The following article first appeared in the January 2016 issue of Penny-Wise, the official journal of the Early American Coppers Society. Re-published with permission.
Let me start by saying that I don’t like the word “custodian.” It was probably my first experience of “Politically Correct Speech” when our grade school class was advised that we were not to call Mr. Townley the “janitor,” but the “custodian.” (This was in Omaha, sometime before 1960.) And yet, “custodian” is the best word to describe our inevitably temporary custody of our numismatic treasures, whether that custody is measured in months or decades. During that interval, we are expected to treat them with due respect—we are to treasure them. (“Treasurer” would be a better word, were it not for its connotations of balance sheets, rather than sheer enthrallment.) The very sense of treasure implies that others, perhaps many others, would love to get their hands on this coin of ours. What if that isn’t the case? What if, for reasons of finance, or collecting fashion, or sheer fate, we become the end-consumer by default?
Much is written, to encourage impecunious collectors, along the lines of ‘What you can buy for under $100.’ Fine. What if that is, say, a Shield Nickel, With Rays? The PCGS Price Guide puts an 1866 XF-40 example at $95. Very affordable. But the PCGS Population Report notes 534 examples graded between XF-45 and AU-58: a pool of collectors who already own a lightly-circulated coin that’s probably better than yours. And an additional 1265 examples have been certified in Mint State! Do you really think people will be beating down your door when you go to sell your XF-40? No. You, in effect, will be an end-consumer of that coin—meaning, it’s yours, enjoy it, but expect a dime on the dollar when you go to sell. Because it’s interesting, and it’s certainly historic, but it’s not rare. I strongly suspect that the same scenario applies to many of the highly-touted products of the contemporary U.S. Mint, albeit at prices ten times as high, or higher. Who will be your buyer? Not that I expect you to name them, but I do suggest that some consideration should be given to whether they will exist.
The same question occurs to me, at the other end of the purchasing spectrum. I was struck, during the first Pogue Sale, when the Sotheby’s auctioneer actually got the giggles when someone ‘cut’ a bid on him, at the $45,000 level, offering an additional $1250 rather than the standard increment of $2500. (This was on Lot 1055, the ex-Matthew Stickney 1806 quarter, PCGS 64) He clearly had trouble believing that someone still bidding on a mid-five figure objet d’art actually hoped to get it for less than the full increment! And yet unlike French Impressionists, the air is pretty thin, in the numismatic marketplace, once the price tag passes $50,000. That particular bidder won the lot, for $54,344 with the buyer’s fee. But can he assume that he will be just the latest entry in a long pedigree chain, at ever-increasing prices? Indeed, can he even be sure, on the “morning after,” that his underbidder isn’t heaving a sigh of relief? In the end, will he be happy owning a very special coin for the rest of his life, should it come to that?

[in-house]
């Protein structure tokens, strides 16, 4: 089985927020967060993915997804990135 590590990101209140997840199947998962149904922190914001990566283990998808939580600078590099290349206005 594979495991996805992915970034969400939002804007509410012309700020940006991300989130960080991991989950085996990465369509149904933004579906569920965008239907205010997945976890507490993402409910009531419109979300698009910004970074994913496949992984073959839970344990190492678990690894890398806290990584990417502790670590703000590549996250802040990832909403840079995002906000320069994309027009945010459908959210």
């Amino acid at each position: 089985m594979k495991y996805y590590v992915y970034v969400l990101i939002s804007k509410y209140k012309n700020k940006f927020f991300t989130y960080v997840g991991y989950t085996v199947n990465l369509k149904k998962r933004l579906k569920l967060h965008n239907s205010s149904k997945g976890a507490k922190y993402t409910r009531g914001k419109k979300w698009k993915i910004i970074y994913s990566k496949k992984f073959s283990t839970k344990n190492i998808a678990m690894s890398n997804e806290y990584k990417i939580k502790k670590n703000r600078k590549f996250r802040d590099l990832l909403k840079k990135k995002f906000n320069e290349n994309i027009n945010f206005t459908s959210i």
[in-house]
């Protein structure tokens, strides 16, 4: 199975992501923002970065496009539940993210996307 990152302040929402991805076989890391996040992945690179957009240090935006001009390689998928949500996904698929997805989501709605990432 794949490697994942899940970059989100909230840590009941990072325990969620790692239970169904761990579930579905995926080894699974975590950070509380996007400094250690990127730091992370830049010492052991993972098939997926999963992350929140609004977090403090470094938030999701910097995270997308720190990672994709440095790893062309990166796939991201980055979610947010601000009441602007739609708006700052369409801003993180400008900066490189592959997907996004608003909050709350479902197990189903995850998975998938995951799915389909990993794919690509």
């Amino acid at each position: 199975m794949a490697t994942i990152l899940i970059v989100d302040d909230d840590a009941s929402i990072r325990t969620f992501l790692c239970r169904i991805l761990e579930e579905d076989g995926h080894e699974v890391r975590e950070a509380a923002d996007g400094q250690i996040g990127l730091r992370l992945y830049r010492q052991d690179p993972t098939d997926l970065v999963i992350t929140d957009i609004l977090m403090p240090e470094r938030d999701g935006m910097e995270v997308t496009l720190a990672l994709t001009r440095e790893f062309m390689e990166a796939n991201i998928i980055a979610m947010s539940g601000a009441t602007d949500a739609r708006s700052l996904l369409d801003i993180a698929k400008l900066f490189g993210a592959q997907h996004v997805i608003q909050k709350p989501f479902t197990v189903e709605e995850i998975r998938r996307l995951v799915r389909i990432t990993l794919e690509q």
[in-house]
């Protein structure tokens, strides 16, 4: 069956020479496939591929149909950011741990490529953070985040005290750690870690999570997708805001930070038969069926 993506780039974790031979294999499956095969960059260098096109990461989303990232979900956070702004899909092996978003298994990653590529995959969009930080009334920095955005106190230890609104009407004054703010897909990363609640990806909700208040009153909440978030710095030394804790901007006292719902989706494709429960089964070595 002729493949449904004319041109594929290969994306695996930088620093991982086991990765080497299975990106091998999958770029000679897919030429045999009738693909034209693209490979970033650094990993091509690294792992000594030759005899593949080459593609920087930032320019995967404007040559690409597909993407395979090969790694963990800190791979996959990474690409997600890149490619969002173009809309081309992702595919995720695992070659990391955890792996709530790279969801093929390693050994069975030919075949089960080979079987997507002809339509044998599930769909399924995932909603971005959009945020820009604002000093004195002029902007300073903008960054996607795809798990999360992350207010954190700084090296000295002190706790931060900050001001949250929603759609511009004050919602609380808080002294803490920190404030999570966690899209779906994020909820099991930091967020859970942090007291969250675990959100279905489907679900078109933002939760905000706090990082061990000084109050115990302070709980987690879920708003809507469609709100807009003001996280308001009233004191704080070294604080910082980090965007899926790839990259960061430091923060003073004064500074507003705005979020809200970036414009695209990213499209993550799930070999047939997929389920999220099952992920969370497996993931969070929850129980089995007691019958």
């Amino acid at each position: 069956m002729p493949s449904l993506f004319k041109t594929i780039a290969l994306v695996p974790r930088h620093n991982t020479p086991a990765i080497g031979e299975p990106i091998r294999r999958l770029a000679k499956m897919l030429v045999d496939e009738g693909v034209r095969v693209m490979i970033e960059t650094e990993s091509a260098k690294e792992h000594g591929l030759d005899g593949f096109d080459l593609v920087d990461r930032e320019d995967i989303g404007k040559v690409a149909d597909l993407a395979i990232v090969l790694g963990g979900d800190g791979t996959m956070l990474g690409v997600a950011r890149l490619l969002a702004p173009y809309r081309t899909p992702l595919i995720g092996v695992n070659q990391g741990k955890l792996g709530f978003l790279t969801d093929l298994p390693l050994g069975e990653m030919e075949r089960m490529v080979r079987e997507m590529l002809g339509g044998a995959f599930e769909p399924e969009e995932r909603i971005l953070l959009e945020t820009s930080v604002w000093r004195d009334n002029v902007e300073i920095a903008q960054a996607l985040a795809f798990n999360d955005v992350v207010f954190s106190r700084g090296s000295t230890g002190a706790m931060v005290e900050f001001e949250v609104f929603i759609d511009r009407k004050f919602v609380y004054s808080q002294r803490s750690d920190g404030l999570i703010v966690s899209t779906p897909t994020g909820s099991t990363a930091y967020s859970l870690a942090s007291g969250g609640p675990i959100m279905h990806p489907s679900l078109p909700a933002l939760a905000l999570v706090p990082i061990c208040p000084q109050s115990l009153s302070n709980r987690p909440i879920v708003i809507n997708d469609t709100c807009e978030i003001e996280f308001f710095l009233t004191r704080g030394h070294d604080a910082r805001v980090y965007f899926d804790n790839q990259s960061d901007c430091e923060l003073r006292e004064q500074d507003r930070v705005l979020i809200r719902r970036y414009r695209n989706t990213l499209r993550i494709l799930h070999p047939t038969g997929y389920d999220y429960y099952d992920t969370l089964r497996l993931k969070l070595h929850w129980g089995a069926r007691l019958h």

These ruminations are based, to some extent, on recent personal experiences. I remember Sheldon’s comment, “Do not invest more in any luxury, such as an old penny, than you feel you can good-humoredly afford to lose.” The context is elaborated in the subsequent sentence: a prospective thousand-dollar coin purchase. (Penny Whimsy, page 57) I first read those words in 1978-9, when it seemed that any coin was a better place to have money, than in cash itself. I thought back then,“That’s silly. Nobody is going to ‘cheerfully lose’ $1000 on a coin purchase.” Well, yes they can. Lose, that is. (Whether or not we preserve our good humor is the only thing that’s really under our control.) It all depends upon how badly the next guy in line wants it. Or if there indeed is a ‘next guy’ in line. For series vastly more popular than Shield Nickels, and far more abundant than mint state Bust Quarters—say, early copper—up until now there always has been. Enjoy the coin a few years, then pass it on to its next ‘treasurer,’ usually at a small profit. Coin collecting as “savings,” not high-return “investment.” But this state of affairs is under threat from multiple angles:
An aging collector demographic. Declining interest in the rarity of the coin in the holder, as opposed to the number on the holder. Increasingly sophisticated counterfeits. But the best solution for all these problems remains, to share your passion for the coin itself: Who engraved its dies? How was it struck? Does it show a crisp early state of the dies, a clashed and shattered late state, or something in between? How does this answer affect its rarity? Was it struck in a time of political turmoil or tranquility? How might the answer to that question explain something unusual about it? How crucial a role did it play in the economic environment into which it was released? What could you buy, among ordinary household goods, for 10 of them? For 100? Who owned this particular example in 1976? In 1936? In 1916?
America’s early copper coinage is early American history. The historical associations that the coin should evoke, in the hand of the loving amateur, raise questions far too important to be left to the academic historians. And that a mute disc of coined metal can evoke such questions is really a pretty special thing! So, get out there and share what you’ve learned about it! To kindle such passion-in-depth in another person, is the true numismatist’s best defense against becoming the end-consumer of any coin, whether it cost $25 or $25,000.
Images courtesy of Stack’s Bowers.